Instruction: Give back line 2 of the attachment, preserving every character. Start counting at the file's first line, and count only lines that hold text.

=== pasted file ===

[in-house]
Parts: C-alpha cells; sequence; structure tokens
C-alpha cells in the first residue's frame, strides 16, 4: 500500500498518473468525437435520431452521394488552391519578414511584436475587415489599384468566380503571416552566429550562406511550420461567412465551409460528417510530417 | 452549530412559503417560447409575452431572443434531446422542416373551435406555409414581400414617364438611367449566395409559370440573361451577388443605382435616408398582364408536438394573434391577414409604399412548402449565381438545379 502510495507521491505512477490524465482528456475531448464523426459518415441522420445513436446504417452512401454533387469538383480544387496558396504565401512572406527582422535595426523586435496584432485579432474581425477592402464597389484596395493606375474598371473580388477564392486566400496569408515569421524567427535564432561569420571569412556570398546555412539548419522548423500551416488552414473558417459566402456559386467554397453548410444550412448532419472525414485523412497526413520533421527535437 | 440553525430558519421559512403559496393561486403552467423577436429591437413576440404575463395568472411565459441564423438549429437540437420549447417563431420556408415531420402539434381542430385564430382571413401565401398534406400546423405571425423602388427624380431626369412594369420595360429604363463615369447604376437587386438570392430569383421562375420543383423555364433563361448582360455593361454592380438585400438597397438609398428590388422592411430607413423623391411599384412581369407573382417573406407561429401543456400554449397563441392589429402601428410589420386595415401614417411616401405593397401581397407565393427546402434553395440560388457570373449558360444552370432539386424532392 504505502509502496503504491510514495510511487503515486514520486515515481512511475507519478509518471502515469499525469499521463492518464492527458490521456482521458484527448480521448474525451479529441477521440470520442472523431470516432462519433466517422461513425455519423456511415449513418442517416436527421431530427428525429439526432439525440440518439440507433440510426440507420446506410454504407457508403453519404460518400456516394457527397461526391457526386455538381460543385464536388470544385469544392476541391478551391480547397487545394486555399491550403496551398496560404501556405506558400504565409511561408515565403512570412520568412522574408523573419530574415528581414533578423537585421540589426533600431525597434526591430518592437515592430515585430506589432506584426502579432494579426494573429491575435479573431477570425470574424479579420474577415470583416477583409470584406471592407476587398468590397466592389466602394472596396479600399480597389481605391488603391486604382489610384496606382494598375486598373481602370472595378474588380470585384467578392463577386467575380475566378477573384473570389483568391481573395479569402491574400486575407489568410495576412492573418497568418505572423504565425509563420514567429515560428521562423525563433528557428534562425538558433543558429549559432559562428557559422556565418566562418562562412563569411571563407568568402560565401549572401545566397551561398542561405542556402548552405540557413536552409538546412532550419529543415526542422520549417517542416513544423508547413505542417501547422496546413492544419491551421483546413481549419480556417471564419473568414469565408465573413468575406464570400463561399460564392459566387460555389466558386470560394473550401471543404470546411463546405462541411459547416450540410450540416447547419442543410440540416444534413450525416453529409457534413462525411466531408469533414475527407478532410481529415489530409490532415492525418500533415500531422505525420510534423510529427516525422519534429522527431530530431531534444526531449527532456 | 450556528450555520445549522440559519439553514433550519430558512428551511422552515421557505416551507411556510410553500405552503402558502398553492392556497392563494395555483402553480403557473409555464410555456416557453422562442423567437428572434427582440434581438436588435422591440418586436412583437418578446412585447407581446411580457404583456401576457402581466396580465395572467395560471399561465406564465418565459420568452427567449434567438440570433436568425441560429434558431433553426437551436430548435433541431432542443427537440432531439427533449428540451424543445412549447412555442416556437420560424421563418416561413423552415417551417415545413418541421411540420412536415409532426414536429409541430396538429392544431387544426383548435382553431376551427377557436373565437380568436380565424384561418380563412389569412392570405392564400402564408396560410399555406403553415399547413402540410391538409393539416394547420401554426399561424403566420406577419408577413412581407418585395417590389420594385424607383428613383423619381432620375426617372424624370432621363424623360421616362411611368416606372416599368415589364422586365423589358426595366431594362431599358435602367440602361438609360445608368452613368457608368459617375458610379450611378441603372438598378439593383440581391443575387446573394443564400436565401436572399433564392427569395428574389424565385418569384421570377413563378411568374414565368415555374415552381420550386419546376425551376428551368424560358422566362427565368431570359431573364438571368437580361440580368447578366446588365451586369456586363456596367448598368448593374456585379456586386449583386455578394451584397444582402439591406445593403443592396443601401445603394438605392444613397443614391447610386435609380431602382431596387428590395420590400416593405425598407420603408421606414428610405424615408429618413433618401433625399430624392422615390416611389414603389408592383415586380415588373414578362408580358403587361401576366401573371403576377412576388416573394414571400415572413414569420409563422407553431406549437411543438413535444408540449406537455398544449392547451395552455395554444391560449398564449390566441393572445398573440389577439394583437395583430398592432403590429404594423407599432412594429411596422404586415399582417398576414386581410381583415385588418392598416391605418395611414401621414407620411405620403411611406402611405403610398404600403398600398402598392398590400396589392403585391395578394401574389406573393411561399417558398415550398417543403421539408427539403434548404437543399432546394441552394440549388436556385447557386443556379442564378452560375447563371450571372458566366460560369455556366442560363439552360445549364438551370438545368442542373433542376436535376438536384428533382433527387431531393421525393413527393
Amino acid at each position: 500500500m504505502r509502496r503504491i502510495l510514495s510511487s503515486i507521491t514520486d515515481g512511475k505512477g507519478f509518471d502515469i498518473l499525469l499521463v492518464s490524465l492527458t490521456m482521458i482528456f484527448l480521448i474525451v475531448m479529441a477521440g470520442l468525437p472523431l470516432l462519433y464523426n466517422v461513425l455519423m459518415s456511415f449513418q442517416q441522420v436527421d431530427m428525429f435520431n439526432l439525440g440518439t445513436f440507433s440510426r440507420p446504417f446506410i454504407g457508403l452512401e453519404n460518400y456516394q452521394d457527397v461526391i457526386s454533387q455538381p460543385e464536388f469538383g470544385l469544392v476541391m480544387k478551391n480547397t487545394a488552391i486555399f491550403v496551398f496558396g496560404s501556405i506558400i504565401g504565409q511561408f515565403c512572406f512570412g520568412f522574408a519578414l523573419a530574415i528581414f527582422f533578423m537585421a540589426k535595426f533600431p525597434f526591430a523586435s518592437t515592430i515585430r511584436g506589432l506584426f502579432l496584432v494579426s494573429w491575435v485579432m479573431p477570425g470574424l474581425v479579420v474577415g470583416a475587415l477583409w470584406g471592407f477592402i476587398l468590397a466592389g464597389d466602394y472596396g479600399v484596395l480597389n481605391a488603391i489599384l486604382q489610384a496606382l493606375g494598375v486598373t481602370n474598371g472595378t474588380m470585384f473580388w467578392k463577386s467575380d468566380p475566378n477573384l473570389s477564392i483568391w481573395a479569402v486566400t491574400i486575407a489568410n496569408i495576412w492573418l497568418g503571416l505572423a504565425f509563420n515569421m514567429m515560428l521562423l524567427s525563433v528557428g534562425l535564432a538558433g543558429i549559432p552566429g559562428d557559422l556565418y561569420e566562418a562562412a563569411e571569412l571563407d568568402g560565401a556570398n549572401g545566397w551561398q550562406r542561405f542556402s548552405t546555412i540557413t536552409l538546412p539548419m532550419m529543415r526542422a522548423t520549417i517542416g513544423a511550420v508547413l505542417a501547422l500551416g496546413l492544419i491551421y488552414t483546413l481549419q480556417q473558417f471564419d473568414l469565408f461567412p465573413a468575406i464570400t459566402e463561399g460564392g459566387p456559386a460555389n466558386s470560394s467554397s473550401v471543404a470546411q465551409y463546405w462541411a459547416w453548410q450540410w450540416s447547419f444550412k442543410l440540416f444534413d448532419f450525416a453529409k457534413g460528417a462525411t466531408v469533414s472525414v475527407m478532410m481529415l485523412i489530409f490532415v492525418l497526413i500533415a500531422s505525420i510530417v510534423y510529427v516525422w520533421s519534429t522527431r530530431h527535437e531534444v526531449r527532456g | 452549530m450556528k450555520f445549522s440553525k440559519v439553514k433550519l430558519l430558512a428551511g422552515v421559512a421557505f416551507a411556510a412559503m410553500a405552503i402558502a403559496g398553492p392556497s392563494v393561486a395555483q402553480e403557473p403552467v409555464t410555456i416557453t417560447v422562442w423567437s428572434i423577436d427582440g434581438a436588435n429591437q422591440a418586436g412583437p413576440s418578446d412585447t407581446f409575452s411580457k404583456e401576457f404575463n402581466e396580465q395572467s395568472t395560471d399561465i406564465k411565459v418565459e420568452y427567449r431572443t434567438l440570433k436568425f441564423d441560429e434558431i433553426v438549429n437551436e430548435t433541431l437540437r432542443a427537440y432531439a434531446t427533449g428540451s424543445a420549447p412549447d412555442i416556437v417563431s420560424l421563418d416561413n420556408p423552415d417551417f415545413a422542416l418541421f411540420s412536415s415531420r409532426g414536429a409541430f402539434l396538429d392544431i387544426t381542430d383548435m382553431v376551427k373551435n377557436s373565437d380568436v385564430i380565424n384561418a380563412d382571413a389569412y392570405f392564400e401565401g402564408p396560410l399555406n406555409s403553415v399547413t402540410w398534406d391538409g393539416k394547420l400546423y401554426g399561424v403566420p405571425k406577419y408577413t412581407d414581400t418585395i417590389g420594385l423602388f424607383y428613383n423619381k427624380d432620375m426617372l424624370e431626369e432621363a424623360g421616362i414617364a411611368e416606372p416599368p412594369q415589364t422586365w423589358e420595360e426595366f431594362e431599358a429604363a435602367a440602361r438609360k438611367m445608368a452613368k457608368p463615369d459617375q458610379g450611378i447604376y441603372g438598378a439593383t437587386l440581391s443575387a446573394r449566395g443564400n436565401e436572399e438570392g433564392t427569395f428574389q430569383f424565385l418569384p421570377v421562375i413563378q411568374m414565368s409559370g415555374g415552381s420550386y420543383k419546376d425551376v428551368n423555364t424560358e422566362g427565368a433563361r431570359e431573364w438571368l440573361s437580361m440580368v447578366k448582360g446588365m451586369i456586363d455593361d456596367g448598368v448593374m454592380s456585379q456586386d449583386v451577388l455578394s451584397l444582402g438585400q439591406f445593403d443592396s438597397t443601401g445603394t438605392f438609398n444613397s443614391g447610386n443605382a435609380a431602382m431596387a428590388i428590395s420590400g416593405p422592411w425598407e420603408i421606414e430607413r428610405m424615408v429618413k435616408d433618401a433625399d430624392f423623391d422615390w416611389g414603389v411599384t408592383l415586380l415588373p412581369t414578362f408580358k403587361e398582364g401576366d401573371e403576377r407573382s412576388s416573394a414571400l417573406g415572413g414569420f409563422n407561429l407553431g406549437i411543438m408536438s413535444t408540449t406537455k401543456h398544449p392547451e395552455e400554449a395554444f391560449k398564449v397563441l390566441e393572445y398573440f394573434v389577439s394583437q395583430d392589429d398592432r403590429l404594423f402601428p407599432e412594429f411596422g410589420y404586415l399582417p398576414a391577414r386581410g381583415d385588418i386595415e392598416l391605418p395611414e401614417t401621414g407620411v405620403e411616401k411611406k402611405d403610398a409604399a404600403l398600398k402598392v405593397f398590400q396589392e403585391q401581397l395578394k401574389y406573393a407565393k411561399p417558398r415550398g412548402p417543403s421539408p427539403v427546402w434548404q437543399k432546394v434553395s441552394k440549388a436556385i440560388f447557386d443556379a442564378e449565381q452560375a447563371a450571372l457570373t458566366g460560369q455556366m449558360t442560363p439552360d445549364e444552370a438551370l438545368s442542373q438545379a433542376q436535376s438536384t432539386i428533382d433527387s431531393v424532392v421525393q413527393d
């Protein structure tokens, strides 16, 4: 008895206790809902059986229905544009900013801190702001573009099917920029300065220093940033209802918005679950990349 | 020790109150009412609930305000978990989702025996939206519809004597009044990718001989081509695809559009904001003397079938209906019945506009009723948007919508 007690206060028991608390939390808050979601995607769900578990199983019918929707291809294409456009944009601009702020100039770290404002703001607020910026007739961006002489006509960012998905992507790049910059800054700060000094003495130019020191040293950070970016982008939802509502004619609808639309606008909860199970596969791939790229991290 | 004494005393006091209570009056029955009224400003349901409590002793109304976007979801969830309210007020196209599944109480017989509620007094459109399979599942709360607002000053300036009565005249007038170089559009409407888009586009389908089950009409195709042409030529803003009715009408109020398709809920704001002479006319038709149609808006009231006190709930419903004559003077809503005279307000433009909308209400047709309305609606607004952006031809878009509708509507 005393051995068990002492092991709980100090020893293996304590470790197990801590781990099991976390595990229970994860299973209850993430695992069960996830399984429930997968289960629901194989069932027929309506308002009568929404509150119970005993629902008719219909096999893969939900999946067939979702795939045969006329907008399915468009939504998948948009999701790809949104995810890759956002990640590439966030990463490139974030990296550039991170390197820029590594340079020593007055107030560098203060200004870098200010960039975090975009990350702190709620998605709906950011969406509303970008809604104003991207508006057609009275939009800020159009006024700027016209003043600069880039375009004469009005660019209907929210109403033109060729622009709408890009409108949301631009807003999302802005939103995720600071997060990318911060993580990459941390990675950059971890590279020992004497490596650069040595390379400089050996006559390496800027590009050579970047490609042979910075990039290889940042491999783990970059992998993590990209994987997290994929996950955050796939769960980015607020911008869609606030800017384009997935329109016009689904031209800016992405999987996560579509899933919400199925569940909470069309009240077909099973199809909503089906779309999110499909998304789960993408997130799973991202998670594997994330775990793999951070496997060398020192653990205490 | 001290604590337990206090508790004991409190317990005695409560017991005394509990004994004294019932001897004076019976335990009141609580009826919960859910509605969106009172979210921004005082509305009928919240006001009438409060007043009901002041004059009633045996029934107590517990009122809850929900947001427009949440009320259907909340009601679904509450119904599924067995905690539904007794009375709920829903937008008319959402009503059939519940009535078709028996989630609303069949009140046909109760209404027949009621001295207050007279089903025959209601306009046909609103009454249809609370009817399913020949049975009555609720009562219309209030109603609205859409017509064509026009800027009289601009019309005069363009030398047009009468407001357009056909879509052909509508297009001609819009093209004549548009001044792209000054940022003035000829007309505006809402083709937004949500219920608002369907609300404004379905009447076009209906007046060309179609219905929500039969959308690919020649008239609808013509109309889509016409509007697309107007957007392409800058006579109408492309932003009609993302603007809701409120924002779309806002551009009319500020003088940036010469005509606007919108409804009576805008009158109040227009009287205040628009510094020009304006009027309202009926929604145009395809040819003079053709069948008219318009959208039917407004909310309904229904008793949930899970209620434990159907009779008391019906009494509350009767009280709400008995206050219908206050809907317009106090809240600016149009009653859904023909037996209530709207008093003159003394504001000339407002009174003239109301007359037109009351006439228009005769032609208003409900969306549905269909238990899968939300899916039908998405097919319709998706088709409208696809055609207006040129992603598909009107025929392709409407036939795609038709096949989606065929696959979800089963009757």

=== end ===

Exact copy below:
Parts: C-alpha cells; sequence; structure tokens